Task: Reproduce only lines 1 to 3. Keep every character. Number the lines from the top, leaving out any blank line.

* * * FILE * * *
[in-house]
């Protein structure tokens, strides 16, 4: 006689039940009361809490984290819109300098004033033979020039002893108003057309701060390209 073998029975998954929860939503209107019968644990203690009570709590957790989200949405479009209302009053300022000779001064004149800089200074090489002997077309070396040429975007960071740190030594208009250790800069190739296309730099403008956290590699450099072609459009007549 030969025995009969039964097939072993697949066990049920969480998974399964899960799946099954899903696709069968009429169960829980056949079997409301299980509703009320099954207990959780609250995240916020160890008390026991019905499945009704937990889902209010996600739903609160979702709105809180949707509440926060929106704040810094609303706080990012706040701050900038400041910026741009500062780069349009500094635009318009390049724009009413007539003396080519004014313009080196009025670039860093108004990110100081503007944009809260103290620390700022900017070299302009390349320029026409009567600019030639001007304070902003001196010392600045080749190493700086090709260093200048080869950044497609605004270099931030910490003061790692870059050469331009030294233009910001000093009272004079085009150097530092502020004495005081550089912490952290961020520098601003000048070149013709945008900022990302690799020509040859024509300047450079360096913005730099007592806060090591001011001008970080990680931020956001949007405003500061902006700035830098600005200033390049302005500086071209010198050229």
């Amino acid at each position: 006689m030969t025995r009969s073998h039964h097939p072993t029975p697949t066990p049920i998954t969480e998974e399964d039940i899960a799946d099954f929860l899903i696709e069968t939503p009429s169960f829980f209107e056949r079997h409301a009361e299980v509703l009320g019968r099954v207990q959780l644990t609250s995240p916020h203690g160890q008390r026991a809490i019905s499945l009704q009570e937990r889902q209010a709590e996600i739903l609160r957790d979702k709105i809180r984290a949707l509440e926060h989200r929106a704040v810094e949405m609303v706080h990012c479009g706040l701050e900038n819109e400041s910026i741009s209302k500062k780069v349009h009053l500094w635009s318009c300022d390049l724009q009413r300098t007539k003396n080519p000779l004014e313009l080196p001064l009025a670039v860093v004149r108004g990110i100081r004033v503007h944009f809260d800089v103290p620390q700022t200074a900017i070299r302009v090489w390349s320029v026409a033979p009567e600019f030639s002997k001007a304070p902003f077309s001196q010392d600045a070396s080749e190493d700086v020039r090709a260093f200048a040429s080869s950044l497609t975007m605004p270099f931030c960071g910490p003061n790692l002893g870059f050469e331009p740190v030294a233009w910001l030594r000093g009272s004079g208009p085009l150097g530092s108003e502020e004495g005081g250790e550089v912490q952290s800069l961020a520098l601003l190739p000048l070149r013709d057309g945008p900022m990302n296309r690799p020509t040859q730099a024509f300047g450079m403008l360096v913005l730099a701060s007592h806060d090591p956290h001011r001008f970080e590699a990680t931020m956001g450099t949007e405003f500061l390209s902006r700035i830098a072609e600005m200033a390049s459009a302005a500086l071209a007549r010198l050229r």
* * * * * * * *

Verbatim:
[in-house]
């Protein structure tokens, strides 16, 4: 006689039940009361809490984290819109300098004033033979020039002893108003057309701060390209 073998029975998954929860939503209107019968644990203690009570709590957790989200949405479009209302009053300022000779001064004149800089200074090489002997077309070396040429975007960071740190030594208009250790800069190739296309730099403008956290590699450099072609459009007549 030969025995009969039964097939072993697949066990049920969480998974399964899960799946099954899903696709069968009429169960829980056949079997409301299980509703009320099954207990959780609250995240916020160890008390026991019905499945009704937990889902209010996600739903609160979702709105809180949707509440926060929106704040810094609303706080990012706040701050900038400041910026741009500062780069349009500094635009318009390049724009009413007539003396080519004014313009080196009025670039860093108004990110100081503007944009809260103290620390700022900017070299302009390349320029026409009567600019030639001007304070902003001196010392600045080749190493700086090709260093200048080869950044497609605004270099931030910490003061790692870059050469331009030294233009910001000093009272004079085009150097530092502020004495005081550089912490952290961020520098601003000048070149013709945008900022990302690799020509040859024509300047450079360096913005730099007592806060090591001011001008970080990680931020956001949007405003500061902006700035830098600005200033390049302005500086071209010198050229």
């Amino acid at each position: 006689m030969t025995r009969s073998h039964h097939p072993t029975p697949t066990p049920i998954t969480e998974e399964d039940i899960a799946d099954f929860l899903i696709e069968t939503p009429s169960f829980f209107e056949r079997h409301a009361e299980v509703l009320g019968r099954v207990q959780l644990t609250s995240p916020h203690g160890q008390r026991a809490i019905s499945l009704q009570e937990r889902q209010a709590e996600i739903l609160r957790d979702k709105i809180r984290a949707l509440e926060h989200r929106a704040v810094e949405m609303v706080h990012c479009g706040l701050e900038n819109e400041s910026i741009s209302k500062k780069v349009h009053l500094w635009s318009c300022d390049l724009q009413r300098t007539k003396n080519p000779l004014e313009l080196p001064l009025a670039v860093v004149r108004g990110i100081r004033v503007h944009f809260d800089v103290p620390q700022t200074a900017i070299r302009v090489w390349s320029v026409a033979p009567e600019f030639s002997k001007a304070p902003f077309s001196q010392d600045a070396s080749e190493d700086v020039r090709a260093f200048a040429s080869s950044l497609t975007m605004p270099f931030c960071g910490p003061n790692l002893g870059f050469e331009p740190v030294a233009w910001l030594r000093g009272s004079g208009p085009l150097g530092s108003e502020e004495g005081g250790e550089v912490q952290s800069l961020a520098l601003l190739p000048l070149r013709d057309g945008p900022m990302n296309r690799p020509t040859q730099a024509f300047g450079m403008l360096v913005l730099a701060s007592h806060d090591p956290h001011r001008f970080e590699a990680t931020m956001g450099t949007e405003f500061l390209s902006r700035i830098a072609e600005m200033a390049s459009a302005a500086l071209a007549r010198l050229r």